Maz Jobrani's character Jimmy Vestwood, an Iranian, panics when during a party to celebrate his winning a Green Card Lottery visa to the United State, his American flag is accidentally set on fire from a cigarette butt flicked into his yard by a neighbor.

Maz Jobrani's character Jimmy Vestwood, an Iranian, panics when during a party to celebrate his winning a Green Card Lottery visa to the United State, his American flag is accidentally set on fire from a cigarette butt flicked into his yard by a neighbor. 

Credit:

Courtesy: "Jimmy Vestvood: Amerikan Hero"

Maz Jobrani's comedy career has been successful in part because he's been able to turn all the stereotypes and misunderstandings he's endured as an Iranian immigrant into great material. Now he's upended the stereotypes again in his new film: "Jimmy Vestvood: Amerikan Hero."

Credit:

Courtesy: "Jimmy Vestvood: Amerikan Hero"

"It's a silly comedy." Jobrani says. "I call it the Persian Pink Panther meets Borat." 

The plot is typical pratfall comedy: An Iranian wins the Green Card Lottery to come to America. He wants to be cop because he's a big fan of Steve McQueen in "Bullitt." But once he gets to LA, the only job he can find is working as a security guard at a Persian grocery. From there he somehow finds himself embroiled in a plot to start World War III and he's got to save the world.

The tag line is: Heroes are not born. They're imported. 

"It's making fun of the stereotypes," Jobrani explains, "because as an Iranian American actor I've found that a lot of the parts that are out there are terrorist parts or villain parts, so this is turning that on its head. It's having a hero rather than a villain who happens to be of Middle Eastern descent."

Extra: Watch Jobrani's take on what life would be like for him under a Donald Trump presidency.

Earlier in Jobrani's acting career, he got a few roles where he played the generic bad guy from the Middle East. He referenced that in the title of his 2015 memoir, "I'm Not a Terrorist, But I've Played One on TV," and played it up on the book's cover. "Really I was making fun of how Hollywood mixes us up altogether," he explains.

Before the book came out, Jobrani posted an image of that cover on his Facebook page. Then the comments started rolling in — and they weren't from the usual suspects.

"Before the book even came out, an Iranian lady wrote me on Facebook and said: 'Why are you wearing Arab headgear on the cover of your book? We are not Arab. We are Persian!'" Jobrani recalls. He responded to her, saying that was the whole point: to make fun of how Hollywood treated Middle Eastern actors. The woman wrote back: "But we are not even terrorists!" Jobrani answered by pointing out the title of the book: "I said, the book clearly states, 'I am not a terrorist but I've played one on TV.' And this discussion went back and forth for a while." Finally, she relented.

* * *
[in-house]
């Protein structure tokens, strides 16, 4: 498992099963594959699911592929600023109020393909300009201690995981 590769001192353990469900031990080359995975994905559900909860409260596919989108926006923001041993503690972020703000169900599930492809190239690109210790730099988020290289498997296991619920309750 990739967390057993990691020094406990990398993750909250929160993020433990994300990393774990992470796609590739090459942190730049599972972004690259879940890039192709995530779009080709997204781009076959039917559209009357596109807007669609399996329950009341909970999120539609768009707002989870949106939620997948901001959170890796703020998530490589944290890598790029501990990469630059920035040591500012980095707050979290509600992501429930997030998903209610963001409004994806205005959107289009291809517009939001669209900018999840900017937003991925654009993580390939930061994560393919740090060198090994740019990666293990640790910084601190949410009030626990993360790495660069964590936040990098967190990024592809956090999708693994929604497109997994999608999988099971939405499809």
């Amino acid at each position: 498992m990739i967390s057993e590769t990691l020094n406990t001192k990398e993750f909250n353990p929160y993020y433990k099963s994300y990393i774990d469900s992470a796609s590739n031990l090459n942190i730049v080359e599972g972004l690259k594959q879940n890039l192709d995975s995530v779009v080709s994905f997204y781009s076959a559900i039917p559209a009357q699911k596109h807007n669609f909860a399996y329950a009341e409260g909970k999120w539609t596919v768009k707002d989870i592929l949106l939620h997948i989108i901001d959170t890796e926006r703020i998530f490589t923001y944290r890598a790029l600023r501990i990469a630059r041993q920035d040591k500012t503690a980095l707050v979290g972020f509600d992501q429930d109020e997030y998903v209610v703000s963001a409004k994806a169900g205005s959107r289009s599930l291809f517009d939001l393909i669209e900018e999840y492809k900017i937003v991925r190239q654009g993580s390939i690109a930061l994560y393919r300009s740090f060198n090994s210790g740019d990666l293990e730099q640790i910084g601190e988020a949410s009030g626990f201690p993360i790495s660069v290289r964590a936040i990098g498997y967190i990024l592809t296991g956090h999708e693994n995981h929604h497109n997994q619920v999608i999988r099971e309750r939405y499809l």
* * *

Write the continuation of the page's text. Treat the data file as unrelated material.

Then Jobrani heard from an Arab man who complained about the cover: "Why are you wearing Arab headgear? You're not Arab. You're Persian!" Jobrani wrote back: "Listen, there's this Persian lady I'd like you to meet. You guys would be perfect for each other because you're both literally judging a book by its cover, you idiots!"

Credit:

Courtesy: "Jimmy Vestvood: Amerikan Hero"

In "Jimmy Vestvood: Amerikan Hero," Jobrani's character aspires to be a classic American stereotype. When he meets a blonde bombshell played by Deanna Russo, he tells her, "My name is Vestvood, Jimmy Vestvood. Like Clint Eastwood, but Vestvood."

Jobrani himself would love to take on the role of film archetypes like James Bond.

"I've always said that growing up as an Iranian in America, I've always felt deprived because a lot of my British friends had James Bond. So it was like: Bond, James Bond. As a kid, we had Ayatollah Khomeini, so it was: Khomeini, Ayatollah Khomeini. Not as catchy."

Jobrani used to spend time correcting Americans' misunderstandings about his Iranian heritage — explaining the difference between being Persian and being Arab, for example. Nowadays, not so much.

"I used to distinguish it a lot more," he says, "but now I'm kind of at this point that, as long as people are paying attention ... "

Americans seemed to know very little about Iran until recently, Jobrani says: "Now we've got the nuclear deal. Seems like things are looking up. The sanctions are being lifted. Maybe more pistachios and Persian rugs."

Credit:

Courtesy: "Jimmy Vestvood: Amerikan Hero"

Jobrani has been heartened by the response to Jimmy Vestvood in places like Washington DC and Los Angeles, especially by fellow Iranian-Americans.

"I really feel that the Iranian community, and I think Middle Easterners, are sick of being depicted the way they are in film and in television," he says.

So Jimmy Vestvood may not be Clint Eastwood, but he's a hero, and he's their hero. 

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